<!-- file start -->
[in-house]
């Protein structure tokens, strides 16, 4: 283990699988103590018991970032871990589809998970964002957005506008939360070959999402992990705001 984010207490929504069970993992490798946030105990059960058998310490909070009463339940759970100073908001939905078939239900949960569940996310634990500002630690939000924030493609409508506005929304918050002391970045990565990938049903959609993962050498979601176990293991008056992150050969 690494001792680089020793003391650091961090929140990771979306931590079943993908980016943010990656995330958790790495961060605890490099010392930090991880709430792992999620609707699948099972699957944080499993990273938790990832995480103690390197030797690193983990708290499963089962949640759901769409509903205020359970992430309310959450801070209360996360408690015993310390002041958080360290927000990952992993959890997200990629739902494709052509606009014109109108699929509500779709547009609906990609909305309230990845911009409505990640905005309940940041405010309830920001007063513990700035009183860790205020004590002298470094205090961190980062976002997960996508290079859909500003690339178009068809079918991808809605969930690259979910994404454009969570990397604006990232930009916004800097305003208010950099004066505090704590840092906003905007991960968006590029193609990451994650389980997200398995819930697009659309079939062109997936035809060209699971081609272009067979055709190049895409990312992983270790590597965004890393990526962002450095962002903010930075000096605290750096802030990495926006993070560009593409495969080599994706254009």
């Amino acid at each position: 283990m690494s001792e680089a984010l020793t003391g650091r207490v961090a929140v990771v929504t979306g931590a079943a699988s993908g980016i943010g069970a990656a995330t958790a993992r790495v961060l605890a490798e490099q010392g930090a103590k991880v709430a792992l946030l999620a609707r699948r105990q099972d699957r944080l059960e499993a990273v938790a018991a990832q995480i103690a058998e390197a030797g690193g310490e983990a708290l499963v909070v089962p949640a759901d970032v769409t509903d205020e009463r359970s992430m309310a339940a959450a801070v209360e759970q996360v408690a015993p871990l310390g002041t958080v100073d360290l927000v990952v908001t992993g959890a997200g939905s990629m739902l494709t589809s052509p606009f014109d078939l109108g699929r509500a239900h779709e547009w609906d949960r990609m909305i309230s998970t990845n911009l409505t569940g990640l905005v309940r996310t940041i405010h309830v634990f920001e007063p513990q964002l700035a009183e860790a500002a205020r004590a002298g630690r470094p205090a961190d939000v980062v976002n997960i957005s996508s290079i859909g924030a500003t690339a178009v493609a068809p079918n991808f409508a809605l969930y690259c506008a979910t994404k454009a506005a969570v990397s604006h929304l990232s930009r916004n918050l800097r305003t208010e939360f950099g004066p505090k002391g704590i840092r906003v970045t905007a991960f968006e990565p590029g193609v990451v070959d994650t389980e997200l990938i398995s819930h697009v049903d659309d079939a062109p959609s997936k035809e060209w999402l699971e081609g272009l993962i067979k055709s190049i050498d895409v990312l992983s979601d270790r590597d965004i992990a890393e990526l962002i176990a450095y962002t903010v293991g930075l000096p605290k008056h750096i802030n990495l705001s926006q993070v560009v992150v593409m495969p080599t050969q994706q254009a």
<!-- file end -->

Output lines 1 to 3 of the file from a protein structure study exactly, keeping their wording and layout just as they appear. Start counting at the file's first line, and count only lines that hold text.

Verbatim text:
[in-house]
């Protein structure tokens, strides 16, 4: 283990699988103590018991970032871990589809998970964002957005506008939360070959999402992990705001 984010207490929504069970993992490798946030105990059960058998310490909070009463339940759970100073908001939905078939239900949960569940996310634990500002630690939000924030493609409508506005929304918050002391970045990565990938049903959609993962050498979601176990293991008056992150050969 690494001792680089020793003391650091961090929140990771979306931590079943993908980016943010990656995330958790790495961060605890490099010392930090991880709430792992999620609707699948099972699957944080499993990273938790990832995480103690390197030797690193983990708290499963089962949640759901769409509903205020359970992430309310959450801070209360996360408690015993310390002041958080360290927000990952992993959890997200990629739902494709052509606009014109109108699929509500779709547009609906990609909305309230990845911009409505990640905005309940940041405010309830920001007063513990700035009183860790205020004590002298470094205090961190980062976002997960996508290079859909500003690339178009068809079918991808809605969930690259979910994404454009969570990397604006990232930009916004800097305003208010950099004066505090704590840092906003905007991960968006590029193609990451994650389980997200398995819930697009659309079939062109997936035809060209699971081609272009067979055709190049895409990312992983270790590597965004890393990526962002450095962002903010930075000096605290750096802030990495926006993070560009593409495969080599994706254009």
């Amino acid at each position: 283990m690494s001792e680089a984010l020793t003391g650091r207490v961090a929140v990771v929504t979306g931590a079943a699988s993908g980016i943010g069970a990656a995330t958790a993992r790495v961060l605890a490798e490099q010392g930090a103590k991880v709430a792992l946030l999620a609707r699948r105990q099972d699957r944080l059960e499993a990273v938790a018991a990832q995480i103690a058998e390197a030797g690193g310490e983990a708290l499963v909070v089962p949640a759901d970032v769409t509903d205020e009463r359970s992430m309310a339940a959450a801070v209360e759970q996360v408690a015993p871990l310390g002041t958080v100073d360290l927000v990952v908001t992993g959890a997200g939905s990629m739902l494709t589809s052509p606009f014109d078939l109108g699929r509500a239900h779709e547009w609906d949960r990609m909305i309230s998970t990845n911009l409505t569940g990640l905005v309940r996310t940041i405010h309830v634990f920001e007063p513990q964002l700035a009183e860790a500002a205020r004590a002298g630690r470094p205090a961190d939000v980062v976002n997960i957005s996508s290079i859909g924030a500003t690339a178009v493609a068809p079918n991808f409508a809605l969930y690259c506008a979910t994404k454009a506005a969570v990397s604006h929304l990232s930009r916004n918050l800097r305003t208010e939360f950099g004066p505090k002391g704590i840092r906003v970045t905007a991960f968006e990565p590029g193609v990451v070959d994650t389980e997200l990938i398995s819930h697009v049903d659309d079939a062109p959609s997936k035809e060209w999402l699971e081609g272009l993962i067979k055709s190049i050498d895409v990312l992983s979601d270790r590597d965004i992990a890393e990526l962002i176990a450095y962002t903010v293991g930075l000096p605290k008056h750096i802030n990495l705001s926006q993070v560009v992150v593409m495969p080599t050969q994706q254009a």